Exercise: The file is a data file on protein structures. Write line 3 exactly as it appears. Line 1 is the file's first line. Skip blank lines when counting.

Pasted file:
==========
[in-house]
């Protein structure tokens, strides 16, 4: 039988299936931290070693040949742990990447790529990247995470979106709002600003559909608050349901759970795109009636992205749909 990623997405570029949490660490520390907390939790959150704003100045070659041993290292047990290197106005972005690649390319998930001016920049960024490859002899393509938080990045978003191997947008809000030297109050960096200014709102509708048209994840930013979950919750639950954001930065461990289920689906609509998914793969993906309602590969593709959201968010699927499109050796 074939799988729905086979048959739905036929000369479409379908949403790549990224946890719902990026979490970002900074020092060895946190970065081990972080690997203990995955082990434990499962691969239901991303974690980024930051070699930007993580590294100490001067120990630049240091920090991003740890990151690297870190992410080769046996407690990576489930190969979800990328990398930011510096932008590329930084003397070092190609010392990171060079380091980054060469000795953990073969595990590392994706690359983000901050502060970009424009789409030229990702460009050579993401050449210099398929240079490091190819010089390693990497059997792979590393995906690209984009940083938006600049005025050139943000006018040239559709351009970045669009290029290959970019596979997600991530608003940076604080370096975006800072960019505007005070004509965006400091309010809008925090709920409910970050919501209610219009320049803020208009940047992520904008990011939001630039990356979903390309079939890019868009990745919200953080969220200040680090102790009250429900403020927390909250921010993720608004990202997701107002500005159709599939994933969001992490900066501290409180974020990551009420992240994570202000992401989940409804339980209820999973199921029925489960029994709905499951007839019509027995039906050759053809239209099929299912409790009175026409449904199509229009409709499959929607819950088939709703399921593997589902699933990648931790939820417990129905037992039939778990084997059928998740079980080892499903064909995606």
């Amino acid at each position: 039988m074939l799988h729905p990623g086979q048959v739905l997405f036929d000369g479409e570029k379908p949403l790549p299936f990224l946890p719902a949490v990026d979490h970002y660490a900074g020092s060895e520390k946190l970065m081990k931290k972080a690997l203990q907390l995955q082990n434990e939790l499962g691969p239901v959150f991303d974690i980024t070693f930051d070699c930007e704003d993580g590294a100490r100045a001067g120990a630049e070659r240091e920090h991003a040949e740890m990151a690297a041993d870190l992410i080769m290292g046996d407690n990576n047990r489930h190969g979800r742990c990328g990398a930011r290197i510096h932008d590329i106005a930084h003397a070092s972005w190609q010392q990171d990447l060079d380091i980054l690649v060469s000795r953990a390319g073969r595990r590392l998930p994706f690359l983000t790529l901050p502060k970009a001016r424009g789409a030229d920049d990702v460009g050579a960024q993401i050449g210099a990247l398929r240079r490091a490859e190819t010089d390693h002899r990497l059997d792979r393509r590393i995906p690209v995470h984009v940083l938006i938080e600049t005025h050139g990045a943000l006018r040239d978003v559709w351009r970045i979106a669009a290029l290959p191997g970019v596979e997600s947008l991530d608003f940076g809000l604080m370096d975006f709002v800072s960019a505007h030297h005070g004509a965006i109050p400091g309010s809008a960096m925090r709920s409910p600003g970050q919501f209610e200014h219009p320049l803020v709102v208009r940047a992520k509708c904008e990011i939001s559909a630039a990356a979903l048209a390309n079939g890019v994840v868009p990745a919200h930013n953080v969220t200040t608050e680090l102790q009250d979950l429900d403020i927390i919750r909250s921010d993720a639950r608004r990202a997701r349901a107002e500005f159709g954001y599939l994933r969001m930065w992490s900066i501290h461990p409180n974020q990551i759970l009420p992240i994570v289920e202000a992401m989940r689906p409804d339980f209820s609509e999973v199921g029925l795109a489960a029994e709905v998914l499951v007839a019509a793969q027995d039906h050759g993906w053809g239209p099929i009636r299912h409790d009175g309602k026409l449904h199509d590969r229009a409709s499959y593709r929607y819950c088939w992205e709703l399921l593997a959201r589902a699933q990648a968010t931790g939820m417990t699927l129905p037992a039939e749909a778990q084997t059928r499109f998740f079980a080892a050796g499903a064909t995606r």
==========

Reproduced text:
């Amino acid at each position: 039988m074939l799988h729905p990623g086979q048959v739905l997405f036929d000369g479409e570029k379908p949403l790549p299936f990224l946890p719902a949490v990026d979490h970002y660490a900074g020092s060895e520390k946190l970065m081990k931290k972080a690997l203990q907390l995955q082990n434990e939790l499962g691969p239901v959150f991303d974690i980024t070693f930051d070699c930007e704003d993580g590294a100490r100045a001067g120990a630049e070659r240091e920090h991003a040949e740890m990151a690297a041993d870190l992410i080769m290292g046996d407690n990576n047990r489930h190969g979800r742990c990328g990398a930011r290197i510096h932008d590329i106005a930084h003397a070092s972005w190609q010392q990171d990447l060079d380091i980054l690649v060469s000795r953990a390319g073969r595990r590392l998930p994706f690359l983000t790529l901050p502060k970009a001016r424009g789409a030229d920049d990702v460009g050579a960024q993401i050449g210099a990247l398929r240079r490091a490859e190819t010089d390693h002899r990497l059997d792979r393509r590393i995906p690209v995470h984009v940083l938006i938080e600049t005025h050139g990045a943000l006018r040239d978003v559709w351009r970045i979106a669009a290029l290959p191997g970019v596979e997600s947008l991530d608003f940076g809000l604080m370096d975006f709002v800072s960019a505007h030297h005070g004509a965006i109050p400091g309010s809008a960096m925090r709920s409910p600003g970050q919501f209610e200014h219009p320049l803020v709102v208009r940047a992520k509708c904008e990011i939001s559909a630039a990356a979903l048209a390309n079939g890019v994840v868009p990745a919200h930013n953080v969220t200040t608050e680090l102790q009250d979950l429900d403020i927390i919750r909250s921010d993720a639950r608004r990202a997701r349901a107002e500005f159709g954001y599939l994933r969001m930065w992490s900066i501290h461990p409180n974020q990551i759970l009420p992240i994570v289920e202000a992401m989940r689906p409804d339980f209820s609509e999973v199921g029925l795109a489960a029994e709905v998914l499951v007839a019509a793969q027995d039906h050759g993906w053809g239209p099929i009636r299912h409790d009175g309602k026409l449904h199509d590969r229009a409709s499959y593709r929607y819950c088939w992205e709703l399921l593997a959201r589902a699933q990648a968010t931790g939820m417990t699927l129905p037992a039939e749909a778990q084997t059928r499109f998740f079980a080892a050796g499903a064909t995606r």